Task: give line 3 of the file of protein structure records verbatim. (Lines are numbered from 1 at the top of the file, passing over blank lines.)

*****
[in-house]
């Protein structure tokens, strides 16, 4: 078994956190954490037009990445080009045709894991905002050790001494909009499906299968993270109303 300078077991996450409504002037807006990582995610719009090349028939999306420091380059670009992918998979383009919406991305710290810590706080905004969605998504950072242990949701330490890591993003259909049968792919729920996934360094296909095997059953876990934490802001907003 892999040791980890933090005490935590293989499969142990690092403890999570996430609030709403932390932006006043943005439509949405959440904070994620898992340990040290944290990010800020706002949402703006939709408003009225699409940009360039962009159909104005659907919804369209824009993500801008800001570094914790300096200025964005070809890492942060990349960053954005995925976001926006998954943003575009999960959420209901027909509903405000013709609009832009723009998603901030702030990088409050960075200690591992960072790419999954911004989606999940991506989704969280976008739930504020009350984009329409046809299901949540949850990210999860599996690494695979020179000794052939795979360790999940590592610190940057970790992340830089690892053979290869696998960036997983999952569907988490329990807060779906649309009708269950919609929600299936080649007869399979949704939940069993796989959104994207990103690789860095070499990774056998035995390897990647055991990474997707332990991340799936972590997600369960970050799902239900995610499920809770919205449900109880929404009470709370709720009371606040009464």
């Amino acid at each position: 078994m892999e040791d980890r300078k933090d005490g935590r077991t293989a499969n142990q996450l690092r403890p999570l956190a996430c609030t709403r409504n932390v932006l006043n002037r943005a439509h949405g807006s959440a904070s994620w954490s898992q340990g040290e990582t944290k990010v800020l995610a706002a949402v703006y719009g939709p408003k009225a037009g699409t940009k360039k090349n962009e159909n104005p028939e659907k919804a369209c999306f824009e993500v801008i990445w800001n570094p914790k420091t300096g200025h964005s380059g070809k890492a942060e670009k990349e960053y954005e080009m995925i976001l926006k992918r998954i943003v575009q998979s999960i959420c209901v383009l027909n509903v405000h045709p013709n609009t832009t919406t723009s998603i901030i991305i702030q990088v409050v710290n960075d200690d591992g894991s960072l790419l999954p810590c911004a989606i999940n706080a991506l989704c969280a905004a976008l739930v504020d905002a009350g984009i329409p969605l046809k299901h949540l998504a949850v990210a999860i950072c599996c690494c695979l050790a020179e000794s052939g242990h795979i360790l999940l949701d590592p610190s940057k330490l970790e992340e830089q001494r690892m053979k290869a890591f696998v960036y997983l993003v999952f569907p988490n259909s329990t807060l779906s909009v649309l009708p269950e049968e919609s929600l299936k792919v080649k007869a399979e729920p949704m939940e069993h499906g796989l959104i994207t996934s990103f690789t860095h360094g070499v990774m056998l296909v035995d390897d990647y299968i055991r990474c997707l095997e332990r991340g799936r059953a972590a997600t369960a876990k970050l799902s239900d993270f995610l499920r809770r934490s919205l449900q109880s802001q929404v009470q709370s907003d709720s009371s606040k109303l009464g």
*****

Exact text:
């Amino acid at each position: 078994m892999e040791d980890r300078k933090d005490g935590r077991t293989a499969n142990q996450l690092r403890p999570l956190a996430c609030t709403r409504n932390v932006l006043n002037r943005a439509h949405g807006s959440a904070s994620w954490s898992q340990g040290e990582t944290k990010v800020l995610a706002a949402v703006y719009g939709p408003k009225a037009g699409t940009k360039k090349n962009e159909n104005p028939e659907k919804a369209c999306f824009e993500v801008i990445w800001n570094p914790k420091t300096g200025h964005s380059g070809k890492a942060e670009k990349e960053y954005e080009m995925i976001l926006k992918r998954i943003v575009q998979s999960i959420c209901v383009l027909n509903v405000h045709p013709n609009t832009t919406t723009s998603i901030i991305i702030q990088v409050v710290n960075d200690d591992g894991s960072l790419l999954p810590c911004a989606i999940n706080a991506l989704c969280a905004a976008l739930v504020d905002a009350g984009i329409p969605l046809k299901h949540l998504a949850v990210a999860i950072c599996c690494c695979l050790a020179e000794s052939g242990h795979i360790l999940l949701d590592p610190s940057k330490l970790e992340e830089q001494r690892m053979k290869a890591f696998v960036y997983l993003v999952f569907p988490n259909s329990t807060l779906s909009v649309l009708p269950e049968e919609s929600l299936k792919v080649k007869a399979e729920p949704m939940e069993h499906g796989l959104i994207t996934s990103f690789t860095h360094g070499v990774m056998l296909v035995d390897d990647y299968i055991r990474c997707l095997e332990r991340g799936r059953a972590a997600t369960a876990k970050l799902s239900d993270f995610l499920r809770r934490s919205l449900q109880s802001q929404v009470q709370s907003d709720s009371s606040k109303l009464g």